Tesla shares were down just over 12% on Thursday after CEO Elon Musk sounded the alarm over Chinese electric-car makers, which he called “the most competitive car companies in the world.”
On Tesla’s Wednesday earnings call, Musk claimed that Chinese carmakers, which include BYD, Geely, and SAIC, are “extremely good,” and could threaten other carmakers in the U.S. and elsewhere if governments do not step in.
“Frankly, if there are not trade barriers established, they will pretty much demolish most other car companies in the world,” he said.
In addition to Musk’s China comments, lower predicted sales numbers for 2024 and uncertainty about whether the Fed would lower interest rates this year took a $82 billion bite out of Tesla’s market cap on Thursday.
Tesla did not immediately respond to Fortune’s request for comment.
The stock was trading about 12% down from the previous night’s close on Thursday afternoon, at around $182, and was down 27% year to date, with some market onlookers calling for it to lose its label as one of the so-called Magnificent Seven stocks.
Dethroned as EV leader
Earlier this month, Tesla lost its status as the world’s largest EV maker to the Warren Buffett–backed Chinese carmaker, BYD, despite implementing multiple price cuts on its U.S. vehicles the prior year, partly to compete with lower-cost Chinese EVs.
BYD keeps its costs low in part by owning every step of the supply chain, including the production of lithium batteries—the costliest component in electric vehicles. Still, some have accused BYD and other Chinese car companies of anticompetitive behavior.
The Biden administration has explored raising tariffs on Chinese EVs as the country continues to dominate the sector. Chinese electric vehicles are already subject to a 25% tariff in the U.S.
Investigators from the European Commission also plan to visit several Chinese automakers over the coming weeks as the European Union decides whether to raise tariffs on Chinese companies to protect European carmakers. European Commission President Ursula von der Leyen in September accused Chinese automakers of benefiting from large state subsidies that keep their prices “artificially low.”
“This is distorting our market,” she added.
Meanwhile, Tesla is in the process of launching its own lower-cost model that could allow it to compete in a distinct category from that of its higher-price-tag vehicles. Musk said on Wednesday’s earnings call that production will begin on Tesla’s “next-generation” $25,000 electric vehicle in mid-2025.
It is still unclear whether Tesla’s success in the more expensive EV category will translate to the lower-cost EV sector, which is largely dominated by Chinese companies. Still, in terms of licensing and partnering, Musk said Wednesday that Tesla is willing to play nice with Chinese companies—for a price.
“We’re also happy to license for self-driving, perhaps license other technologies and anything that could be helpful in advancing the sustainable energy revolution,” he said.
Tesla’s drop almost equal to GM and Ford’s entire value
The $82 billion decline in Tesla’s market value as of midafternoon on Thursday nearly exceeds the entire valuations of both GM ($48 billion) and Ford ($45 billion), and equals around one-third that of Toyota ($270 billion). Since Tesla now confirms it won’t come anywhere near meeting its own, or Wall Street’s, expectations for either volume or margin growth in the next couple of years, the big question for investors is whether the stock’s newly discounted price accurately reflects the new, downsized expectations. The bulls will argue that at these prices, Tesla’s stock is still a good deal.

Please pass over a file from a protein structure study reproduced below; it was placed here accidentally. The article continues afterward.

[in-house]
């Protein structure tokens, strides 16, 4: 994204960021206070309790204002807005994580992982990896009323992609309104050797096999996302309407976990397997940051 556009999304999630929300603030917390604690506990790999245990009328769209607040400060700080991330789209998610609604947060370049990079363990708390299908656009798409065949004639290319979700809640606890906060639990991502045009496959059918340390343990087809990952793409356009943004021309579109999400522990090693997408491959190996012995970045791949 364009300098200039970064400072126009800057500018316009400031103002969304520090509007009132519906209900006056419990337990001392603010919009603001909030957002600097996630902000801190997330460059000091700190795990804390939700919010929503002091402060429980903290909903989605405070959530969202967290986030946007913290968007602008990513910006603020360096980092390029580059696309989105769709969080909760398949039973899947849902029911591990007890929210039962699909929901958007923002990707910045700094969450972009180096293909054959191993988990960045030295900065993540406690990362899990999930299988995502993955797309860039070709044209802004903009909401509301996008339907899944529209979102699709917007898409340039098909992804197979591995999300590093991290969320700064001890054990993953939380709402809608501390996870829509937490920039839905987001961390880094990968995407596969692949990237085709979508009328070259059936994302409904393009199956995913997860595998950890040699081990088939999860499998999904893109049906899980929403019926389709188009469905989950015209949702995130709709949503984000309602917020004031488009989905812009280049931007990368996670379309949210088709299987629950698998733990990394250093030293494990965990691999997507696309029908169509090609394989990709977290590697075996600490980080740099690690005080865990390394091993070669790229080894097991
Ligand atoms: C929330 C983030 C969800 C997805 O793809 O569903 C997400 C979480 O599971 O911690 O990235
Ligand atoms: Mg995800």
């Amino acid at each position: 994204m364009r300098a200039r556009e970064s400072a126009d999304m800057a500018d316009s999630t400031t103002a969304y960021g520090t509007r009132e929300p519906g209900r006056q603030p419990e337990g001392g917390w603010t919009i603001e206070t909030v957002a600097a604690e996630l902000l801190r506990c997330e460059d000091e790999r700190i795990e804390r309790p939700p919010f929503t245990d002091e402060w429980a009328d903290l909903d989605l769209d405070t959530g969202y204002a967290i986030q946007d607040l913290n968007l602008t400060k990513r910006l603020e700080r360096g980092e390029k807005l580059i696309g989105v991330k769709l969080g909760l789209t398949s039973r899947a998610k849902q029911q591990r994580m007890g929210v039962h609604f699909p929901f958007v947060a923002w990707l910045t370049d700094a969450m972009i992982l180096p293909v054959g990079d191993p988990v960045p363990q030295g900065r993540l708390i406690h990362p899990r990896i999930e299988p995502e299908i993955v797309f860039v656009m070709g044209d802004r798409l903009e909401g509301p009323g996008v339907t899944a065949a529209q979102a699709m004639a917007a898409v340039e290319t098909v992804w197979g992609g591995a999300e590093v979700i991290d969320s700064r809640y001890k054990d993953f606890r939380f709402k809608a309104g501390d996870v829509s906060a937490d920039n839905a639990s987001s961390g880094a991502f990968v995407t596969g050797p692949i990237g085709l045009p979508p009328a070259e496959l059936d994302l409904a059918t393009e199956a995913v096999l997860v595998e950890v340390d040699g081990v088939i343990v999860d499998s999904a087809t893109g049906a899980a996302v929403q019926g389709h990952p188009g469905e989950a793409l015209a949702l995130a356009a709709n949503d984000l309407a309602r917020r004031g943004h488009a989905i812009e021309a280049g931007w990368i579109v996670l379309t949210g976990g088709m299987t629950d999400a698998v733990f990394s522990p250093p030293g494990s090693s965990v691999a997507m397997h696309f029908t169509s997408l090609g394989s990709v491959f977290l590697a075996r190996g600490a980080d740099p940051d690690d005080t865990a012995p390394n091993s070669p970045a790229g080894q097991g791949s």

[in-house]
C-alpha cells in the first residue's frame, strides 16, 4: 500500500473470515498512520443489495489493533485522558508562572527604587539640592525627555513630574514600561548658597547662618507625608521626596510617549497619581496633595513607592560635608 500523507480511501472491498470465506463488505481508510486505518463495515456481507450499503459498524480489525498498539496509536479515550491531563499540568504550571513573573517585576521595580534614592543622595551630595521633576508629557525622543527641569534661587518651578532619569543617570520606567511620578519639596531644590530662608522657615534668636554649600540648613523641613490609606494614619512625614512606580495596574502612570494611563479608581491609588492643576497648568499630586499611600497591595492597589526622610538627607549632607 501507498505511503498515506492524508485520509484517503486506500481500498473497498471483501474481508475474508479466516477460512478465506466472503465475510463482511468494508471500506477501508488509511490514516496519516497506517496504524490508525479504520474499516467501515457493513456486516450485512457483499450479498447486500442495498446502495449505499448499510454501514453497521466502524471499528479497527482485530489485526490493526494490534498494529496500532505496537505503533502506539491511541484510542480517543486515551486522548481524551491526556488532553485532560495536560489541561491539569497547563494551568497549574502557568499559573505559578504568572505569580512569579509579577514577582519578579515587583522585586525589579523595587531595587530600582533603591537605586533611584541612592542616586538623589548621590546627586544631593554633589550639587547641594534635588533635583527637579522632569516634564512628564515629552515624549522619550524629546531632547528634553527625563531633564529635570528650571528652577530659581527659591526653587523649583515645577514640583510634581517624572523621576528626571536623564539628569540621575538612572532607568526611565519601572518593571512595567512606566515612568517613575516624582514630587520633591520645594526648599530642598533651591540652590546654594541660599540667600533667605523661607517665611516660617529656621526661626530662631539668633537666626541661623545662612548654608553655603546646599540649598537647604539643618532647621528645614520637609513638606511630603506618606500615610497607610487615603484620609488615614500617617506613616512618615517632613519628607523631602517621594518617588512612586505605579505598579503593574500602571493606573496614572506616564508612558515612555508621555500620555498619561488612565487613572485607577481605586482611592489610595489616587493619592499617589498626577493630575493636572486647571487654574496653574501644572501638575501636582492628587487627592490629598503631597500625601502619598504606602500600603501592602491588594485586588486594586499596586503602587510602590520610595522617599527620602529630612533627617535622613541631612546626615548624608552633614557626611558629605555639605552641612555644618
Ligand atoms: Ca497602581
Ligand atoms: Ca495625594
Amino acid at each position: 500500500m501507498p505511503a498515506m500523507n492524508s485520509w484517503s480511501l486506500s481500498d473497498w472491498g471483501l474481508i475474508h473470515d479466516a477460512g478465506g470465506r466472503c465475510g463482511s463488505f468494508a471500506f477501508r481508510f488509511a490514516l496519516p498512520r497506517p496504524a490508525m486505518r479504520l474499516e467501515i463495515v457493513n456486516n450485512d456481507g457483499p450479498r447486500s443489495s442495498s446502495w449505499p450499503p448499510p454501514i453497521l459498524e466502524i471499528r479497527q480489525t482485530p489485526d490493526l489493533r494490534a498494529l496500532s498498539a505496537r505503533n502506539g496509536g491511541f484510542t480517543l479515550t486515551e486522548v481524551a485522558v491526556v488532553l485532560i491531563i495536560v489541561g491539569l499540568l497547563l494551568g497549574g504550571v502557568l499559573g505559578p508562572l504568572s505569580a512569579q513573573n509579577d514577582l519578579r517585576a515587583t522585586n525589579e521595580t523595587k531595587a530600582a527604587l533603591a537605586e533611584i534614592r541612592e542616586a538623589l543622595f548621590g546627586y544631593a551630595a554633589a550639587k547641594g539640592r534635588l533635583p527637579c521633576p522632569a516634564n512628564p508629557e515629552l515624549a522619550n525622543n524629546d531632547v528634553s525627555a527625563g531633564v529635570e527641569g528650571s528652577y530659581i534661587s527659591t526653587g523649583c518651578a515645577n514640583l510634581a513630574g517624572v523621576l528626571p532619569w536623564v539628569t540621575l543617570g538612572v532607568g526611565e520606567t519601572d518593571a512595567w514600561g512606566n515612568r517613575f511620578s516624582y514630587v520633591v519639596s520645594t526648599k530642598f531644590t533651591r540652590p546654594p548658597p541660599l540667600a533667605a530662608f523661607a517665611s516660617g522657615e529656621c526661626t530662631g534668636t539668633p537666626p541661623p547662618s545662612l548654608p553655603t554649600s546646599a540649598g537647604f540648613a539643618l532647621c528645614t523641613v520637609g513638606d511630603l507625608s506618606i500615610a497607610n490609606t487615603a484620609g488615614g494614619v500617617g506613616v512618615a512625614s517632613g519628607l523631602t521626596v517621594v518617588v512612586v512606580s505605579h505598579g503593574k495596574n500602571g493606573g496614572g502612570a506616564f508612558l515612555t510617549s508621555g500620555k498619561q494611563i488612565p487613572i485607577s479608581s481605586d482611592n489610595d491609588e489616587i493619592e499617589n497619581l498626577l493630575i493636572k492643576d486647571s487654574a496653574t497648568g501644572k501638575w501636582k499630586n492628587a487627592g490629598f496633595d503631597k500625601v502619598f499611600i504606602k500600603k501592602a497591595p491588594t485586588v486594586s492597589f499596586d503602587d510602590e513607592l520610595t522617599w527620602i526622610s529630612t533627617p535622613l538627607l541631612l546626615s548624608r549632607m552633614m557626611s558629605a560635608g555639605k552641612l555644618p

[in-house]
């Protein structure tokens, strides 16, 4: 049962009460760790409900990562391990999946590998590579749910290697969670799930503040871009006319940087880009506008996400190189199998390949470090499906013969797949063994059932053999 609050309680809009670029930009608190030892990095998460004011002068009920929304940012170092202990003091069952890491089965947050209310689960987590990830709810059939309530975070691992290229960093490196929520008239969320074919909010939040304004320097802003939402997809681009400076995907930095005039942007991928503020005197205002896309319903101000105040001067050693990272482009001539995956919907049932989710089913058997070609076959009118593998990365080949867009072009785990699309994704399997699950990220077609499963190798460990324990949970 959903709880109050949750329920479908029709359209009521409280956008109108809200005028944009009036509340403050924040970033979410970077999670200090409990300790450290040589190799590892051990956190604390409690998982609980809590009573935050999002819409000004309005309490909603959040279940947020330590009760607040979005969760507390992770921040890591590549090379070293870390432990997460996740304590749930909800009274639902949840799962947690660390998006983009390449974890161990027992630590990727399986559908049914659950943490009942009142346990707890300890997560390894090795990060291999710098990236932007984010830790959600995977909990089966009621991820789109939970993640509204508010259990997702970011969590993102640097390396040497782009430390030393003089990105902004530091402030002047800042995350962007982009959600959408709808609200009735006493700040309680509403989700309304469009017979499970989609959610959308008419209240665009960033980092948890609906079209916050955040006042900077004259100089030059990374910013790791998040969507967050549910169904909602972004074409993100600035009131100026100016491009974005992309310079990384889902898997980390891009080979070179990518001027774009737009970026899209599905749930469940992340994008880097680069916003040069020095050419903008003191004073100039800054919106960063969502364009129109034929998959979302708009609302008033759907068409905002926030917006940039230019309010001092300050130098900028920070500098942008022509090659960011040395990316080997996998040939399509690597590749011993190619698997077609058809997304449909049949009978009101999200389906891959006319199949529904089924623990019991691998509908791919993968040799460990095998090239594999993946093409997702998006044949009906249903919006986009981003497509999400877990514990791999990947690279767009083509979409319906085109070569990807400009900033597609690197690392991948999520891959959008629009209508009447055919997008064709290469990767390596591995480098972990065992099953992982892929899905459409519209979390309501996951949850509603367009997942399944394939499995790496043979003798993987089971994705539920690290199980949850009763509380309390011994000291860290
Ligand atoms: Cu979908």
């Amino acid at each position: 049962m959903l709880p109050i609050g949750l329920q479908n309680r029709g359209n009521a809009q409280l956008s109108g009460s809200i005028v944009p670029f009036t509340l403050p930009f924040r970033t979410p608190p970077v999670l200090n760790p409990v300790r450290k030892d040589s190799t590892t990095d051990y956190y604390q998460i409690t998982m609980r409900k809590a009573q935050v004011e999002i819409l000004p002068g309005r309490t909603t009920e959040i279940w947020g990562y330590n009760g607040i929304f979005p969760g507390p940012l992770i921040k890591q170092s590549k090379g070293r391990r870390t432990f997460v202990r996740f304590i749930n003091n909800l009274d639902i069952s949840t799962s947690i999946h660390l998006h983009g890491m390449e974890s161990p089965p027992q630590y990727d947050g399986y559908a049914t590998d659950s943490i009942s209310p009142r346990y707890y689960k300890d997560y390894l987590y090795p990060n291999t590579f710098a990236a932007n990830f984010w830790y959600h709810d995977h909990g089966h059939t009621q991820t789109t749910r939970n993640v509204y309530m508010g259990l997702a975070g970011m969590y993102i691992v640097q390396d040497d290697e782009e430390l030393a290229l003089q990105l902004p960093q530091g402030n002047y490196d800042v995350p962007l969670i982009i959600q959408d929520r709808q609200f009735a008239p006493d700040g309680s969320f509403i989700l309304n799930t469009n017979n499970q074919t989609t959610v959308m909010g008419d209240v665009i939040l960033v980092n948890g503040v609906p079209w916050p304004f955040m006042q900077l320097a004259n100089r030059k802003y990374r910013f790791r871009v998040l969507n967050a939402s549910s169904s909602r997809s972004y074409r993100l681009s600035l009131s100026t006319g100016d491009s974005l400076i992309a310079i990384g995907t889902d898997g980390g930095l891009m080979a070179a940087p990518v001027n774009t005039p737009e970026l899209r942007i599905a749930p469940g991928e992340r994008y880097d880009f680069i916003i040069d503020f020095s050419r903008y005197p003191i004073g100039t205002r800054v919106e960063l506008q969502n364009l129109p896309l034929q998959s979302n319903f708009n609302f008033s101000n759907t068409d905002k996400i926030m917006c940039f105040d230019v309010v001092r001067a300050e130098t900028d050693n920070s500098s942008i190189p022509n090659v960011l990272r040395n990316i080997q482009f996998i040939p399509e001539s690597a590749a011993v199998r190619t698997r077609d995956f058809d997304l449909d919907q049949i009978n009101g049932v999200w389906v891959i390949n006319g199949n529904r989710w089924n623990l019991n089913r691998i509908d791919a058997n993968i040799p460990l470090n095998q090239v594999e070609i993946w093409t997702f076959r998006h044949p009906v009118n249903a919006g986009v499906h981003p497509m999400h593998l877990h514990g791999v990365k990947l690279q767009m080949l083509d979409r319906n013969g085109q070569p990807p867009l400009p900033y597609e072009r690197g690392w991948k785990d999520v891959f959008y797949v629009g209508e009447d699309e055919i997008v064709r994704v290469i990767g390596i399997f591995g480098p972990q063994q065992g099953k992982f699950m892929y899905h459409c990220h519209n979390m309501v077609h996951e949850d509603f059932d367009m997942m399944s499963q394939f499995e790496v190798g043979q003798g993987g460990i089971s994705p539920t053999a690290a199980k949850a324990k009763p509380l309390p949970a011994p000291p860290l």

The numbers, however, are daunting. Though Tesla’s stock price is falling, so too are its earnings, meaning that its price-to-earnings multiple remains towering. In Q4, Tesla’s pretax income, excluding regulatory credits, was roughly $2 billion (after adjusting to a normalized tax rate and excluding a big one-time tax benefit). Its net earnings have fallen rapidly in past quarters, going from $3.9 billion in Q4 of last year to $2.4 billion in Q3 before sliding once again.
A steep climb for its stock to recover
Since Tesla presented virtually no positives on the call, let’s assume that its net income is now running at the current clip of $2 billion a quarter or $8 billion a year. That puts its price-to-earnings ratio at 72. How fast must Tesla’s profits wax to grow into that still astounding valuation?
For investors to pocket a 10% annual gain over the next seven years, Tesla’s market cap would need to reach $1.2 trillion by early 2031. If we assume its P/E will decline to a still formidable 30, the EV giant will need to post GAAP net earnings of $40 billion. That’s almost half of what Apple makes now, 60% of Alphabet’s current profits, and twice what Toyota’s averaged over the past three years.
The chances of getting anywhere near a double-digit return gets even dimmer if Musk gets his way, and the Tesla board awards him an extra 12% or 13% of Tesla equity to entice the maverick to develop an AI juggernaut for the automaker. Musk wants the shares for free as a reward for his additional services. Unlike any other stock offering, this one wouldn’t put cash for investment in Tesla’s war chest. Put simply, the move would dilute current shareholders so that instead of owning 88% of Tesla, they own 76% or 77%. Hence, their share of the hypothetical, probably mythological $1.2 trillion valuation would go from $1.05 trillion to $920 billion, cutting their return from 10% to 8.8%.
The last thing Tesla investors need is for Musk to raise the bar on garnering decent gains on his stock. Even the Tesla bulls must be questioning whether Elon himself sees where his stock is headed, and wants to get a lot more for free to cushion the blow.